Without a doubt, I recall white supremacist Richard Barrett as one of the wackiest critters I ever covered in close to four decades of reporting for the AJC. But I never thought he would end his days on the planet as a victim in a gruesome homicide. Since murders and weird people seem to have made up more than half of the stories I did, Barrett seems worth a farewell (or good riddance, take your pick) piece for Like The Dew.
The guy was truly bizarre, even when compared with others of his ilk, like the late J.B. Stoner and his associate “Doctor” Ed Fields, who found hate mongering more fulfilling, and perhaps more profitable, than being a practicing chiropractor. Fields may still be around, though he must be crowding 80 years old.
Back to Barrett, who I first ran into covering the 1987 racial disturbances in Forsyth County when Hosea Williams led a civil rights march into what was then a virtually all-white locale. Barrett’s trademark was blue jeans, suspenders, a light blue shirt and a ball cap with a cotton boll patch.
When the Democrats held their 1988 National Convention here in Atlanta at what is now the CNN Center, the city had cleared a nearby parking lot as a “free speech zone” for protesters of all kinds, from animal rights activists to vegetarians and outfits from every extreme of the political spectrum. Mayor Andy Young had given the first 90-minute slot of the four-day convention to the far political right — as I recall. Young’s reasoning was that this bunch was most likely to attract or cause problems, so let’s get them out of the way first.
About 100 KKK sorts had gathered at a staging area near Atlanta Stadium and were going to pep-rally at the Capitol — it was a Sunday — then drive to the “protest area” near the convention.
When I got to the Capitol, there were already 500 young militants — all of them in their teens and early 20s — gathered to “confront” the racists, screaming, throwing firecrackers and bottles. About 300 cops kept them at bay as more than 50 reporters kept watch. It looked and sounded worse than it was.
Suddenly, who comes tooling by himself down Washington Street in a pickup truck but Barrett. I guess he hadn’t gotten the word about staging at the stadium, or maybe he didn’t care. For another 90 minutes, all of us in the press corps were a captive audience as Barrett admonished Police Chief George Napper and Maj. W.W. Holley that he had a constitutional right to go to the DNC. I called the city desk, and Scott Thurston, then an assistant city editor, told me “don’t let Barrett out of your sight.”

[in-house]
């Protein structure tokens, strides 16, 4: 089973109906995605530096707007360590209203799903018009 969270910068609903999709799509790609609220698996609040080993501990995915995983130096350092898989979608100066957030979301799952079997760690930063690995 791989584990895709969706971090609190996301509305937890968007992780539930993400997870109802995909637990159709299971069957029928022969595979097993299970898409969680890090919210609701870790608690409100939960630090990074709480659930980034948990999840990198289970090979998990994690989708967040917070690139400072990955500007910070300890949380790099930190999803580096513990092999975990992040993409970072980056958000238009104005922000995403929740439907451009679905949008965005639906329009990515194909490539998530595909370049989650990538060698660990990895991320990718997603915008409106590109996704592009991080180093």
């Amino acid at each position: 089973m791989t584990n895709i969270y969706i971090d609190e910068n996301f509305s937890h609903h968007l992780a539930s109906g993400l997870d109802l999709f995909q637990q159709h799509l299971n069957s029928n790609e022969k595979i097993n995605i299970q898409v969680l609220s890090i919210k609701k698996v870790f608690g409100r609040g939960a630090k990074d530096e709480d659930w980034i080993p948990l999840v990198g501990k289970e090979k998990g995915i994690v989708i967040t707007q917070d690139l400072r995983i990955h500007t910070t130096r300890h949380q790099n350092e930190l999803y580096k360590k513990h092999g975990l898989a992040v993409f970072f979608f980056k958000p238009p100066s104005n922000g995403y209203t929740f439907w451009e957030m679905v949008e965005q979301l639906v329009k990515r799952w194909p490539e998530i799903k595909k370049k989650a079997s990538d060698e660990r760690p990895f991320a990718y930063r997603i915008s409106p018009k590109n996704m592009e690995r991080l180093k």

I assume that Napper and Holley got tired of Barrett, for they told him they would remove the barricade at Washington Street and MLK Drive long enough for him to get the hell away. Barrett then announced, climbing into his truck. “If Jesus Christ can enter Jerusalem on a donkey, Richard Barrett can ride down Marietta Street in a Chevy pickup.”
No, I am not making this up.
Remembering Scott’s instruction, I hopped in the shotgun seat. Barrett was clearly puzzled. “My bosses don’t want you out of my sight, Richard,” I said. “Let’s hit it.”
The rest of the media pack took notice, and started shouting questions along the lines of “what the f— are you doing?” and “who is that nut?”, as a cop shouted to Barrett “Now!”
Barrett drove, the wrong way and slowly, toward MLK Drive, past screaming kids with signs proclaiming them from the Revolutionary Communist Party and the like, shaking their fists, signs, and middle fingers at us. Barrett drove like a snail. I waved.
Barrett took a hard left on MLK Drive and asked me directions to the “free speech” zone. We parked about a block away, and he jumped from the pickup, hollering incessantly, “Go, go, go!” When I caught up to him, he was already arguing with more than a half dozen gay rights activists from an outfit called ACT-UP, known at the time for public displays of outrage and guerrilla theater.
One of them suddenly shouted “Some of us have AIDS,” clearly for Barrett’s ears. “Let’s spit on him — maybe he’ll get it!” (Historical note: This was in the early period of the epidemic, before the development of life prolonging medicines.) Barrett turned as white as one of the Klan’s sheets (robes, actually — at least that’s what the members call them). The cops showed up moments later, and as they led Barrett away in custody, his pale blue shirt looked as if someone had thrown a pitcher of water at him.
Whatever malady Richard Barrett had, he survived not only another 22 years, he returned six months later to give Atlanta another headache, and a fiscally expensive one. Vowing that, by gum, he would complete a march from the Capitol up Marietta Street no matter what. He purposely picked a date as close as he could get to Dr. Martin Luther King’s birthday.
The following January. as I recall, following a court order, Barrett and seven — count ’em, seven! — followers plus an underpaid reporter, shielded on both sides for every step by 1,000 National Guard troops, 700 cops from Atlanta and various state agencies, including the GBI. trod through the Downtown business district ducking a barrage of rocks. bricks and broken bottles from counter-demonstrators along the route.
As I recall, about a dozen people were treated for minor injuries; most of them were cops and guardsmen.
I guess there’s a free speech principle involved here that needed to be followed. And it was. As for Barrett, what a waste of 67 years. If there is anything positive about his bizarre career, he never managed to recruit more than a handful of followers. Still, all the effort and resources Atlanta mustered to deal with him seems in hindsight like dropping an anvil on a cockroach.